Within a single community, different groups rely on forest foods to varying degrees. Poor and landless people often depend more heavily on forest foods than others. In many areas, children tend to snack on forest fruits and seeds more than adults. This variation is important for gauging local resource use. Identifying key indicator groups that depend most heavily on NWFPs provides a tool for monitoring resource availability.

Gender and other variables also influence the processing of forest and tree foods. All family members might help with collection, but it is usually women who are responsible for processing these items. In southwestern Nigeria, for example, women process parkia beans, palm oil and soap (FAO, op. cit.).

Fodder and grazing


Forest fodder for stall feeding, in addition to widespread forest grazing is very important in many developing countries where rural families keep domestic animals, especially in arid and semi-arid areas. While fodder, almost exclusively, is used locally, uncontrolled fodder collection and grazing often can lead to forest depletion.

Medicinal uses


Use of medicines from the forest often overlaps with forest food use. People add certain items to foods for the dual purpose of improving taste and adding health tonic properties (Arnold, op. Cit.). Often these uses are closely linked to cultural values, and integrate traditional and Western - style medicine. In Ghana, people in one study regarded diseases as caused by either "natural" or "supernatural" problems, using Western medicines for natural illness and traditional cures for supernatural problems.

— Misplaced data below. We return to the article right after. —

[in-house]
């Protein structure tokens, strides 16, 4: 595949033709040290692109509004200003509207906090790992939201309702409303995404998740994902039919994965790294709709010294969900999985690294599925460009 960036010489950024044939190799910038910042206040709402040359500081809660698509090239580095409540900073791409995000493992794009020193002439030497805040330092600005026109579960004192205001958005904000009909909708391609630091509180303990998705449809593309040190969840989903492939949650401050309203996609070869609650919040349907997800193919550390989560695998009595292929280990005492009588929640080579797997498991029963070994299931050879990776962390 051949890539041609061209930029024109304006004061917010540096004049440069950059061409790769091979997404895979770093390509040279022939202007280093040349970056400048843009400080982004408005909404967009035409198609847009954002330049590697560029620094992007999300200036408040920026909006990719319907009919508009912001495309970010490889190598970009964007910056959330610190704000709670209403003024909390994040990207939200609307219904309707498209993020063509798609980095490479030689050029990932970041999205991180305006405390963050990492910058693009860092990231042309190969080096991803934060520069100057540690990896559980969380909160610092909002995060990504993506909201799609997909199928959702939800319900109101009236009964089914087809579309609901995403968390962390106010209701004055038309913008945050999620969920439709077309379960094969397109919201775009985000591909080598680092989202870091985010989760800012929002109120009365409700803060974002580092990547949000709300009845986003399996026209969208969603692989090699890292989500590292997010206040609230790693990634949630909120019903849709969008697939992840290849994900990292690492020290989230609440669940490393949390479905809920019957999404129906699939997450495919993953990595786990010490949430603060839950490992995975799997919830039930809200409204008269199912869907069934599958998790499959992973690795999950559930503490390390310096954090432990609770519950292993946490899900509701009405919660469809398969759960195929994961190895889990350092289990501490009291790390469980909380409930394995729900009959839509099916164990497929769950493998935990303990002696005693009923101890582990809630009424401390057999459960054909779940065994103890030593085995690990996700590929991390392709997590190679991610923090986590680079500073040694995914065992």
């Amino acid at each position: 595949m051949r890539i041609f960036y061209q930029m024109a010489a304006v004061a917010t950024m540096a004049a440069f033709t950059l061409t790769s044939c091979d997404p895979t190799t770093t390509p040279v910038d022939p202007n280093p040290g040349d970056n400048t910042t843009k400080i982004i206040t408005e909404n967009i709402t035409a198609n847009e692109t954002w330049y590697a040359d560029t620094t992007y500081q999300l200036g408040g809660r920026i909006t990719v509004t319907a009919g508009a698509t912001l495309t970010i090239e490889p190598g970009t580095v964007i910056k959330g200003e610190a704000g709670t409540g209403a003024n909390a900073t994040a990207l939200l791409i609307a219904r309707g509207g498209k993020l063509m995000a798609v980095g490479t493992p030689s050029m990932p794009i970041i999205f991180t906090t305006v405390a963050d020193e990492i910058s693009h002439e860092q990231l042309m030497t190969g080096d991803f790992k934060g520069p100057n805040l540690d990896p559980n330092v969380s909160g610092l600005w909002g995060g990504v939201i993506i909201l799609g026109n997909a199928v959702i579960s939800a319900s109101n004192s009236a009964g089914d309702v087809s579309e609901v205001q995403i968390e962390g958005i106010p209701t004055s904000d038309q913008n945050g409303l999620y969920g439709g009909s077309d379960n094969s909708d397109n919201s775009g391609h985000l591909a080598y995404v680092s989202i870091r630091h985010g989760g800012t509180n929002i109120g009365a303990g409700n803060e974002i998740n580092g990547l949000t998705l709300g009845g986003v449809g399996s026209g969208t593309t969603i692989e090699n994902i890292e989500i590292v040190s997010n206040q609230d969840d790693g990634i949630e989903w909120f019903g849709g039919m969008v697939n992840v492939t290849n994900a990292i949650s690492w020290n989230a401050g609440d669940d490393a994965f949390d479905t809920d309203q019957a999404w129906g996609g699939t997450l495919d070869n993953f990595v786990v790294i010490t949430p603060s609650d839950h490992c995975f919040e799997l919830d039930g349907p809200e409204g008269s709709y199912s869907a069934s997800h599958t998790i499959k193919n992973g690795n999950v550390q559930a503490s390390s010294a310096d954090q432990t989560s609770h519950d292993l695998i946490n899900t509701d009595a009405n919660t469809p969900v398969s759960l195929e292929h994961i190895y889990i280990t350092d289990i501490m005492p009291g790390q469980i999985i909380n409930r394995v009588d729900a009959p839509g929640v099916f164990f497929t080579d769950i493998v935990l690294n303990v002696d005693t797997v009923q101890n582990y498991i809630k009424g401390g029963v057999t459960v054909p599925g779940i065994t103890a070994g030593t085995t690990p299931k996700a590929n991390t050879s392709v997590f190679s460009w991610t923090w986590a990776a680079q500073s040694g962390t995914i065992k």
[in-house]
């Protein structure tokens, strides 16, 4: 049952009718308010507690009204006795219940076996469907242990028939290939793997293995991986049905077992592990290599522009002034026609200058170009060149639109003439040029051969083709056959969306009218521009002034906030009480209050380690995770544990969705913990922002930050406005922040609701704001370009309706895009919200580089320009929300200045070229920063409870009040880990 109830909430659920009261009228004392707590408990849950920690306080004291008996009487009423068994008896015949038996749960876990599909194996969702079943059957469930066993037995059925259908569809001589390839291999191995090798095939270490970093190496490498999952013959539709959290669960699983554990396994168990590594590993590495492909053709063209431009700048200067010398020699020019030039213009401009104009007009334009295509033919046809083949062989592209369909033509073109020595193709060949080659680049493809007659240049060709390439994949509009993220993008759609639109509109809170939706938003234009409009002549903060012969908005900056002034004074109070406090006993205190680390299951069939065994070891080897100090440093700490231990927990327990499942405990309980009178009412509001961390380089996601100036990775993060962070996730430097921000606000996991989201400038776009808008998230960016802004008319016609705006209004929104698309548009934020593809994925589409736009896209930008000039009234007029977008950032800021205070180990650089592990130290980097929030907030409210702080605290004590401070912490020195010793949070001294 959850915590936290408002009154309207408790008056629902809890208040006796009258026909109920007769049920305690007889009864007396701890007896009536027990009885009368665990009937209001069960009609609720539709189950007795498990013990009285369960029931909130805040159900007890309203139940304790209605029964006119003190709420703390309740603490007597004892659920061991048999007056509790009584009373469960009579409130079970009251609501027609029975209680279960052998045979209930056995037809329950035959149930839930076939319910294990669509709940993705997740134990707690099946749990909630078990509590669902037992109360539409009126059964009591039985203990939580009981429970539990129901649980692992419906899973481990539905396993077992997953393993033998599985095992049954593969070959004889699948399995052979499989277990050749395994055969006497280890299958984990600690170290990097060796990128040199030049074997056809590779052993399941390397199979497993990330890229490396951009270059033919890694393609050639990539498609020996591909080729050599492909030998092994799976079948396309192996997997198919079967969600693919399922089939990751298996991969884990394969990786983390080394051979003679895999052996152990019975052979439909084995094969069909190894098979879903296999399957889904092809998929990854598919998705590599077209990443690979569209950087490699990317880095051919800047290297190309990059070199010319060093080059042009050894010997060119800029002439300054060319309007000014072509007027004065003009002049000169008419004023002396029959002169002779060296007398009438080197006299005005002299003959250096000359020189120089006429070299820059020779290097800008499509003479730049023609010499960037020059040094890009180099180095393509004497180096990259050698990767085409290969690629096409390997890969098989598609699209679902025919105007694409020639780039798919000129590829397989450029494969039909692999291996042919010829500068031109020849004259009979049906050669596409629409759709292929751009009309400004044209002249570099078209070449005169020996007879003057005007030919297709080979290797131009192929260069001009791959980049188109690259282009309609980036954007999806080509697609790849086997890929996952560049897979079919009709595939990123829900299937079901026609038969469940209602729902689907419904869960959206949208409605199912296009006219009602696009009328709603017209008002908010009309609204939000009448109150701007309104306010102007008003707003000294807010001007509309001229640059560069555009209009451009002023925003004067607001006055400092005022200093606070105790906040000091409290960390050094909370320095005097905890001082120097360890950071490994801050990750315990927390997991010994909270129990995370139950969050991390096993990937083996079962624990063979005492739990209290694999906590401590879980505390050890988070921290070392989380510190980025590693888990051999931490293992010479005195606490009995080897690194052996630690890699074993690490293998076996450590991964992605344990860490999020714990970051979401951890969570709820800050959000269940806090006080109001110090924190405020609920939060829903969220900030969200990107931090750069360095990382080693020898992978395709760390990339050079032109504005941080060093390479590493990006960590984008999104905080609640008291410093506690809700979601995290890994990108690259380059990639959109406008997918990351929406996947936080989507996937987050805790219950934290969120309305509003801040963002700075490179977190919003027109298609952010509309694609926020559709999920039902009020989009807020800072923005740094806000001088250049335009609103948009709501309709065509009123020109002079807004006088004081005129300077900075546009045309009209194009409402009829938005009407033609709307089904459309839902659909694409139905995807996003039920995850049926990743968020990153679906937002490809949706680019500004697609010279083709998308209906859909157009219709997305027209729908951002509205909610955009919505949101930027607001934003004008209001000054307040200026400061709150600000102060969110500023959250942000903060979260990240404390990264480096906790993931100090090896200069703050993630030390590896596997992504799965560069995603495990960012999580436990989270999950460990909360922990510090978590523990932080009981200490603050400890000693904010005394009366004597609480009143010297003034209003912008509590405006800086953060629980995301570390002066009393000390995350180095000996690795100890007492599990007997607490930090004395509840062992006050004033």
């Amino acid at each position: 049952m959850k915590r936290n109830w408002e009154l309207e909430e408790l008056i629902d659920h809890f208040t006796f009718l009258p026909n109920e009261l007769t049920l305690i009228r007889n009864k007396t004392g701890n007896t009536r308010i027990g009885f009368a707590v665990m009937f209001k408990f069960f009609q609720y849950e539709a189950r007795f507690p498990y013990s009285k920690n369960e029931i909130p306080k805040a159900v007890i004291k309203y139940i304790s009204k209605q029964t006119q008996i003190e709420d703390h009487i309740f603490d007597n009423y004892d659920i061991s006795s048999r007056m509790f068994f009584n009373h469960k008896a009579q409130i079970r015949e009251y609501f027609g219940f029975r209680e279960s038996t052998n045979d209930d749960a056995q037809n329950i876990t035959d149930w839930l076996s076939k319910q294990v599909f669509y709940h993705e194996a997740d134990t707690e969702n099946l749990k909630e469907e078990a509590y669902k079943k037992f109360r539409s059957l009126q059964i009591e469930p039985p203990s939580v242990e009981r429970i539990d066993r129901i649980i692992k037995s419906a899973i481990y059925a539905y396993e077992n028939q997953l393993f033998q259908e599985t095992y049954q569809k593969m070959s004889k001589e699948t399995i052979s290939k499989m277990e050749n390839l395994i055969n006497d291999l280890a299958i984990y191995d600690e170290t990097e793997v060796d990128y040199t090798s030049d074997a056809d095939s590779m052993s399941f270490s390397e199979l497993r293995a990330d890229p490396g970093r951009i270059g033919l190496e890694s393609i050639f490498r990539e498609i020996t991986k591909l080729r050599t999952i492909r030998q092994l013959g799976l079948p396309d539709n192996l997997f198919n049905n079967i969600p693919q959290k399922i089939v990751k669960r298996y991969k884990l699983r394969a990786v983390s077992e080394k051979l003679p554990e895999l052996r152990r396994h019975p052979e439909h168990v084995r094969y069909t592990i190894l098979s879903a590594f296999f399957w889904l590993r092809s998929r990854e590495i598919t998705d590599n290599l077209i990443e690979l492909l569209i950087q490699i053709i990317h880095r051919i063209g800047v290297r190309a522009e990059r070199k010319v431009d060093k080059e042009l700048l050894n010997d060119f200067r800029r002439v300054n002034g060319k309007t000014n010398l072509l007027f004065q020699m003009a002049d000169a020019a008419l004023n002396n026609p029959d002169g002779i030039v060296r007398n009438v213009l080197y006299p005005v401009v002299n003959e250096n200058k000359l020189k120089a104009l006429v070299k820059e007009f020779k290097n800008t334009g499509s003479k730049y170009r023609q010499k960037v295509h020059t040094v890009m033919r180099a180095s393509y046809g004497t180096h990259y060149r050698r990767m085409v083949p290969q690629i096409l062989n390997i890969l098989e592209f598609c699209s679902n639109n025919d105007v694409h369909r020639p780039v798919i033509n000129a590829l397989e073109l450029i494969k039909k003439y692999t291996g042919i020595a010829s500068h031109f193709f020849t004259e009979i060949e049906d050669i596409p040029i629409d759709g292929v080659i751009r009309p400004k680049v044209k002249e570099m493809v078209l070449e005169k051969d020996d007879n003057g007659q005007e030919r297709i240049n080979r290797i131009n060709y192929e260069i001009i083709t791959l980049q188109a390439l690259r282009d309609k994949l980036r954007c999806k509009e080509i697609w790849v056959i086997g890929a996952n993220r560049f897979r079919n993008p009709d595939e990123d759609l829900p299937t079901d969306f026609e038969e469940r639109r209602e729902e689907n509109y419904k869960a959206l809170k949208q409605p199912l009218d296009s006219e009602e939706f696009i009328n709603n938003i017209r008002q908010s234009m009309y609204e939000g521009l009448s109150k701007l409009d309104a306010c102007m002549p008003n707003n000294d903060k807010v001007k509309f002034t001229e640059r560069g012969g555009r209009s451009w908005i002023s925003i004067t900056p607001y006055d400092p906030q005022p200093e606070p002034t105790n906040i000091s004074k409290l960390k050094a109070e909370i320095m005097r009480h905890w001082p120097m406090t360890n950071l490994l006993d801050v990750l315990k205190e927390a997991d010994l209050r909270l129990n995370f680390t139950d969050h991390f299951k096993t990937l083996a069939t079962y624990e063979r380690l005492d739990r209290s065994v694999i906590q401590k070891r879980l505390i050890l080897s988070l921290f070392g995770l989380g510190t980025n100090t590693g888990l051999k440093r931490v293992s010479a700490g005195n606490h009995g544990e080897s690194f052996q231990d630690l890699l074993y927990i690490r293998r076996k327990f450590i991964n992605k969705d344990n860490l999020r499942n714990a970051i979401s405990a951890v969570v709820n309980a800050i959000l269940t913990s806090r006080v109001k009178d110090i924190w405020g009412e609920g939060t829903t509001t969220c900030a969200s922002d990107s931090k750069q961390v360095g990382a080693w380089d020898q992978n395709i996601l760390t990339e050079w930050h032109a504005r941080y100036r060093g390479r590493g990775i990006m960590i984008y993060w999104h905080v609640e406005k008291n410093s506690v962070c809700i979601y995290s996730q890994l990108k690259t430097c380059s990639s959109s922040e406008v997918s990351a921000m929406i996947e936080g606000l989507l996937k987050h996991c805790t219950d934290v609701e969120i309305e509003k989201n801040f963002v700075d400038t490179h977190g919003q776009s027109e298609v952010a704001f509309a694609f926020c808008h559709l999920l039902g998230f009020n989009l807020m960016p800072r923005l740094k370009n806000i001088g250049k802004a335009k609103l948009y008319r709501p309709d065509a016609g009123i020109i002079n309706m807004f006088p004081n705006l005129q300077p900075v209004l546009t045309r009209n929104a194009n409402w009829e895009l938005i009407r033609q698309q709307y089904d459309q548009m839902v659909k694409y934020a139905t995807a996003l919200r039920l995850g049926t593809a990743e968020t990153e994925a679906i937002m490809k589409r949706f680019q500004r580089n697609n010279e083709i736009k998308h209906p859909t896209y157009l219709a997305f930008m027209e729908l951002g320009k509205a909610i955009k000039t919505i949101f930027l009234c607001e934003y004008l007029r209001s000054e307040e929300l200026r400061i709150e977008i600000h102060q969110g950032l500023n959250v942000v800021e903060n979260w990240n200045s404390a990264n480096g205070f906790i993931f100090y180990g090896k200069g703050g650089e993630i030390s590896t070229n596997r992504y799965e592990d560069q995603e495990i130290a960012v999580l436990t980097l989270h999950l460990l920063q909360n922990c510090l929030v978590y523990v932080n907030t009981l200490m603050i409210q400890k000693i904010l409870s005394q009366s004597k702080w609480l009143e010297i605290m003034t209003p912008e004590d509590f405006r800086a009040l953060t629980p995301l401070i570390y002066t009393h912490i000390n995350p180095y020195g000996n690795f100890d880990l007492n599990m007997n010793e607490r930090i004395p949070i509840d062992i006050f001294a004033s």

Text box 3.1: Beekeeping in Zambia

In northwestern Zambia, beekeeping is an integral part of rural life and livelihoods. Nearly all beekeepers are also farmers, and the time they spend beekeeping is dictated by the farming calendar.

For a long time, foresters considered beekeeping to be damaging to Forests in northwestern Zambia, because many trees are felled to make hives and because honey-hunters sometimes cause indiscriminate burning of the forests. In the 1960s, however, foresters realized that beekeeping in the woodlands offered better livelihood than did timber production. Furthermore, beekeeping does not conflict with other land uses in Miombo woodlands. In some places, beekeepers and foresters have recognized common management goals, for example, in preventing unmanaged fire (which destroys flowers leading to reduced nectar flow}. In other areas, traditional beekeeping does not easily harmonize with increasing pressure on the forest. This requires innovation to integrate farming, beekeeping and overall forest management (Fischer, 1993).


Local trade


In local trade of NWFPs, women often play a major role. In two out of eight villages studied in Ghana, collecting forest leaves for wrapping food, sponge-making and basket-weaving (activities mostly done by women) provided the main sources of income (FAO, op. cit.). Local processing and trade of NWFPs is often seasonal. These activities offer a cushion of extra income in times of hardship.

How to study local resource use


What information to collect
How to collect the information



Because local use of the non-wood forest resource varies greatly, prospective enterprise managers need to conduct their own assessments. This assessment also provides an opportunity to learn how local communities manage key non-wood resources and what practices they employ. Recording and studying this knowledge helps ensure that forest management plans consider all relevant information.

What information to collect


A study in Ghana illustrates the types of information to look for (Falconer, 1992):

• forest food consumption and its importance in the diet;
• local use of plant medicines;
• use of forest products for house construction, tools, fuel and fodder;
• relative use of on-farm and village trees, and attitudes toward forests;
• use of NWFPs in trade and processing;
• consumer demand for bushmeat and other items such as chewsticks, baskets, food - wrapping leaves and medicines.

For each activity, it is necessary to estimate numbers of people involved, the quantities traded or used, purchase and selling prices and transportation costs.